WASHINGTON, July 30 -- The Chinese economy is expected to grow about 7.5 percent this year and implementation of reforms would help the country achieve a more balanced and inclusive growth, the International Monetary Fund (IMF) said on Wednesday.
"Domestic demand has been moderating, reflecting slower investment and rising risks of a deeper adjustment in real estate activity. However, measures taken by the authorities to support growth are expected to bring it in line with the annual target of around 7.5 percent," the Washington-based institution said in its annual Article IV Consultation Staff Report for bChina.
"Consumption and the labor market are holding up well, and the global recovery is expected to support activity going forward. Inflation is forecast to remain below 3 percent," the report said.
China's external imbalances have fallen, said the IMF, as the current account surplus declined to 1.9 percent of GDP last year.
Executive directors of the Fund agreed that China's growth prospects are threatened by declining efficiency of investment, a significant buildup of debt, income inequality and environmental costs.
"The challenge is to shift gears, reduce the vulnerabilities that have built up, and transition to a more sustainable growth path. In this regard, directors welcomed China's Third-Plenum reform blueprint and agreed that the implementation of these reforms will help China achieve more balanced and inclusive growth," said the report.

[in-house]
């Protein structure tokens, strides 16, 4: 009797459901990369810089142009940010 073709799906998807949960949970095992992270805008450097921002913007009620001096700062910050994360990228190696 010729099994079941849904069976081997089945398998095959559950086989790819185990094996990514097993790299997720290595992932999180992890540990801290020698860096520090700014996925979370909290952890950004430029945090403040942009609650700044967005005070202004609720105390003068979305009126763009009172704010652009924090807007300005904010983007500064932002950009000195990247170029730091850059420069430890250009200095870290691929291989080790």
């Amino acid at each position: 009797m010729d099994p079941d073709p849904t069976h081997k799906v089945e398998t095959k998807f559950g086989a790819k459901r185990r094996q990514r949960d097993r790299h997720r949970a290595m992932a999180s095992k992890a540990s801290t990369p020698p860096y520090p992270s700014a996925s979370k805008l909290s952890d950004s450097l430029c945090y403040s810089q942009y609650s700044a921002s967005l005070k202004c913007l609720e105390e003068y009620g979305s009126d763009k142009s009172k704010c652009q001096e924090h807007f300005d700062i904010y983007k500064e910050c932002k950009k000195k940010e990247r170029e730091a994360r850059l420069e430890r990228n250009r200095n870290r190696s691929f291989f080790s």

Markus Rodlauder, IMF's mission chief for China, told reporters in Washington that "the issue now is implementing it. Successful implementation will move the economy to a more inclusive and environmental friendly and sustainable growth path."
IMF's executive directors underscored the importance of strengthening the financial sector to safeguard stability and improve the allocation of credit.
They also emphasized the need to reform state-owned enterprises with the aim of leveling the playing field between the private and public sectors.
To reduce risks of the economic growth, the directors suggested that China cut off-budget spending, further rein in credit expansion, and contain investment growth. Such measures would affect China's near-term growth but will benefit the country in a medium and long term.
Rodlauder said China's slower growth in the near term will be offset by the much higher income over the medium term, which will also benefit the world economy.
Regarding the growth target for China in 2015, most directors agreed that a range of 6.5 to 7 percent would be consistent with the goal of transitioning to a safer and more sustainable growth path, while the report expected China will increase 7.1 percent next year.
As defined by its Articles of Agreement, the IMF holds bilateral discussions with members, usually every year. The IMF staff visit the country for the annual economic consultation and afterward prepare a report which forms the basis for discussion by the Executive Board.